What do you think of when you see that number? A nickel? Five fingers?
How about 5-to-4? What comes to mind?
A Supreme Court decision? A baseball score?
What if the number is bigger, say 313? Can you picture that?
How about 313 million, the current population of the United States? How easy is that to visualize?
That’s how Duke University Knight Professor Sarah Cohen made the point that when numbers get very large – or very small — they get harder to picture and understand.
In those situations, one way to help your audience understand numbers is to provide an anchor. Speaking at a session today sponsored by the Reynolds Center at the Society of American Business Editors and Writers Conference in Indianapolis, she outlined these possible anchors to give meaning to numbers:
- A standard or goal – Ask yourself, “What would good look like?” For example, what would good GDP growth look like?
- Historical numbers— Is there a golden period to which current numbers can be compared? Perhaps in the economy that might be the late 1950s and early 1960s.
- Portion of whole – For example, at the time of the Million Man March in 1995, a turnout of 1 million black men would have represented 1/12th of all the black men in the country at the time.
- Other places – How do other similar towns or companies compare?
Other tips on numbers in the news from Cohen, who was an economist before becoming a Pulitzer-winning journalist at The Washington Post, included:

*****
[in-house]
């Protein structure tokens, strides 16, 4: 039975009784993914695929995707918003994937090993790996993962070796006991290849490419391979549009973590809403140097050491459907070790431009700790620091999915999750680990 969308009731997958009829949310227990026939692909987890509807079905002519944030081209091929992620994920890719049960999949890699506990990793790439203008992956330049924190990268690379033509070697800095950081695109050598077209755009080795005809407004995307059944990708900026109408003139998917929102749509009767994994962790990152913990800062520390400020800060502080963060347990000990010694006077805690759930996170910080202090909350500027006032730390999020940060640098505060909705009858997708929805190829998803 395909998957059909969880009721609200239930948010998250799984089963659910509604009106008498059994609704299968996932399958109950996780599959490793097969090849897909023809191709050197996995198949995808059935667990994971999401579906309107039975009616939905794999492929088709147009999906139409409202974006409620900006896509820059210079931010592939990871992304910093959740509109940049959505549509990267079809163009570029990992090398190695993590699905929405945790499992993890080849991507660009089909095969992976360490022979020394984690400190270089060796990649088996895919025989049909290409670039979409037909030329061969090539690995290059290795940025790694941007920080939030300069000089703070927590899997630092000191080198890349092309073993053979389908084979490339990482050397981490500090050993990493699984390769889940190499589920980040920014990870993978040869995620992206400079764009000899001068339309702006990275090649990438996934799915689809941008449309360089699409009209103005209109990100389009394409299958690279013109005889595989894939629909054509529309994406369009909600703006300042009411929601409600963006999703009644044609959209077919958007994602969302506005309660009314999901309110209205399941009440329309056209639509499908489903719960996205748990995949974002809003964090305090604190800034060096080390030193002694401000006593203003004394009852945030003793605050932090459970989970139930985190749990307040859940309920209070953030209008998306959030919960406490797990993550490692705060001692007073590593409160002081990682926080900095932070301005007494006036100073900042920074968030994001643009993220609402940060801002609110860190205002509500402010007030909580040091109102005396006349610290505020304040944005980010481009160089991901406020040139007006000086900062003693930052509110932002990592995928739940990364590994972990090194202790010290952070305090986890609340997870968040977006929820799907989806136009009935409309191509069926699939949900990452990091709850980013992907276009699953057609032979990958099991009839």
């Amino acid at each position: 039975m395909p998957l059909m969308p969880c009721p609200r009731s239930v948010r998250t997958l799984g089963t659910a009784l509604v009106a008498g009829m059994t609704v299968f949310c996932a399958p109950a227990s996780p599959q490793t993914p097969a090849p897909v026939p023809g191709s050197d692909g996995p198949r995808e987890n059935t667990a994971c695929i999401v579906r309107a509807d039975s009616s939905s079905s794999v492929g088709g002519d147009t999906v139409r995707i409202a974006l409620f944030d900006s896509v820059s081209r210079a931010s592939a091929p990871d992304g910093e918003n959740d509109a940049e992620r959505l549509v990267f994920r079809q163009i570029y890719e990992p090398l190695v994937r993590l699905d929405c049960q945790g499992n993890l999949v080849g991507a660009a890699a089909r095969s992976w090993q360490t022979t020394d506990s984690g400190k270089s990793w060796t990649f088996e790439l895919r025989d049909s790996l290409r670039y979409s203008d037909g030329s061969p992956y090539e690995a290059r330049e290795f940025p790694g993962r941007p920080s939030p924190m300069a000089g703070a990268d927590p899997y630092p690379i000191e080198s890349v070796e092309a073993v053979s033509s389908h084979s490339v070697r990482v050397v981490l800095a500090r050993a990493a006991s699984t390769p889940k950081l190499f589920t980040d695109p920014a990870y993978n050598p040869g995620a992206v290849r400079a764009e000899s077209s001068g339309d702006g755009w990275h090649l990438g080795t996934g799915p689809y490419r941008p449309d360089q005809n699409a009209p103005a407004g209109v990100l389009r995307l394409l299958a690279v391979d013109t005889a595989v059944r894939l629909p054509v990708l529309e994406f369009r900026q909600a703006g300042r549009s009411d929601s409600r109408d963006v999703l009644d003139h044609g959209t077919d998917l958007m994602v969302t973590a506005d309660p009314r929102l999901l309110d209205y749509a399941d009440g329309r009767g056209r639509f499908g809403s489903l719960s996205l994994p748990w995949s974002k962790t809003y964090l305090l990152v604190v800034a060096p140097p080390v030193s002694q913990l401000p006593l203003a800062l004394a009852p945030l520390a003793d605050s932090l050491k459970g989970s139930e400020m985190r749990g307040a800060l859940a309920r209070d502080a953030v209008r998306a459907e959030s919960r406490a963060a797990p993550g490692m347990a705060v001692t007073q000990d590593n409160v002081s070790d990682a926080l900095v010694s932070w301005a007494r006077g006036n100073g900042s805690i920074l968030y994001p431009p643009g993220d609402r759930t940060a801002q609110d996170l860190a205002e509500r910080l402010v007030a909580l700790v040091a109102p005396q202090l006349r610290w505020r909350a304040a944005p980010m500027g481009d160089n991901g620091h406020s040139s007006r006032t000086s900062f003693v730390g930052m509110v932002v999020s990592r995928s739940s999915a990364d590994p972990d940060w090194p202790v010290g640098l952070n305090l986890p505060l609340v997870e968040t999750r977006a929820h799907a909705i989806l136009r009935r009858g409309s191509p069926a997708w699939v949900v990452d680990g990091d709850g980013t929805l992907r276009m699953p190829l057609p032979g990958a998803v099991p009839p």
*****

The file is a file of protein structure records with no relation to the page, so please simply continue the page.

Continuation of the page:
- To make a very small number more understandable, divide it into 1. For example, .0081 is the proportion of the U.S. population who die every year. 1/.0081 translates to 1 in every 124 Americans die each year.
- If you have a story filled with numbers – and not people — it needs to be really, really short.
- Unless you’re dealing with really small numbers, decimal points may not be meaningful. “I’m a big fan of rounding,” Cohen said.
- Limit yourself to no more than 12 digits, including dates such as 2012, in a single paragraph.
More resources to make numbers meaningful in your stories:
- Handout (PDF) from the session: Danger! Numbers in the Newsroom
- Cohen’s book: Numbers in the Newsroom: Using Math and Statistics in News
- A Reynolds Center tutorial: Essential Math for Business Journalists
- Self-guided training from the Reynolds Center featuring Cohen on How Not to Be Bamboozled by Local Economic Studies
- Newsroom Math Crib Sheet (PDF) by Arizona State University Knight Chair Steve Doig
- Free, self-directed, three-hour course from newsu.org: Math for Journalists: Help with Numbers